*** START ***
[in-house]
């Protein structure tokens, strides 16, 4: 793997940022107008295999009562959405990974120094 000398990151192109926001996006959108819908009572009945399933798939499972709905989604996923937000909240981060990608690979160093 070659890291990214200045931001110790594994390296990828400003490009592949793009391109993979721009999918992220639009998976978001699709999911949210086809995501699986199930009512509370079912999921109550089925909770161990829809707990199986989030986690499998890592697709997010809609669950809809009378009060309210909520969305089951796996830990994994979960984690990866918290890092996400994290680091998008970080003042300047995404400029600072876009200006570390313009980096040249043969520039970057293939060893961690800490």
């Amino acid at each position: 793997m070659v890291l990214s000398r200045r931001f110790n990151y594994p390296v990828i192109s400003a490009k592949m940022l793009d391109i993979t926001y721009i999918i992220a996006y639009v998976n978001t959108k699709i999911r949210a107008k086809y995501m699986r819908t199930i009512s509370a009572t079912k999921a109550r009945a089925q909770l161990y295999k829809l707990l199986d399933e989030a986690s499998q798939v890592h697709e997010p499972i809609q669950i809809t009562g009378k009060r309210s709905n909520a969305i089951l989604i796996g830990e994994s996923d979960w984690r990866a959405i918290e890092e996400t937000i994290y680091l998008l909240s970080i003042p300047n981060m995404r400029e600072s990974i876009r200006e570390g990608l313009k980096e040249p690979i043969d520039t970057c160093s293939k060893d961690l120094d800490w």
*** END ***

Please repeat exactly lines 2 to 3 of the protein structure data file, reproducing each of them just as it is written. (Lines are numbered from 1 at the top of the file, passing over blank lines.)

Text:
């Protein structure tokens, strides 16, 4: 793997940022107008295999009562959405990974120094 000398990151192109926001996006959108819908009572009945399933798939499972709905989604996923937000909240981060990608690979160093 070659890291990214200045931001110790594994390296990828400003490009592949793009391109993979721009999918992220639009998976978001699709999911949210086809995501699986199930009512509370079912999921109550089925909770161990829809707990199986989030986690499998890592697709997010809609669950809809009378009060309210909520969305089951796996830990994994979960984690990866918290890092996400994290680091998008970080003042300047995404400029600072876009200006570390313009980096040249043969520039970057293939060893961690800490």
């Amino acid at each position: 793997m070659v890291l990214s000398r200045r931001f110790n990151y594994p390296v990828i192109s400003a490009k592949m940022l793009d391109i993979t926001y721009i999918i992220a996006y639009v998976n978001t959108k699709i999911r949210a107008k086809y995501m699986r819908t199930i009512s509370a009572t079912k999921a109550r009945a089925q909770l161990y295999k829809l707990l199986d399933e989030a986690s499998q798939v890592h697709e997010p499972i809609q669950i809809t009562g009378k009060r309210s709905n909520a969305i089951l989604i796996g830990e994994s996923d979960w984690r990866a959405i918290e890092e996400t937000i994290y680091l998008l909240s970080i003042p300047n981060m995404r400029e600072s990974i876009r200006e570390g990608l313009k980096e040249p690979i043969d520039t970057c160093s293939k060893d961690l120094d800490w």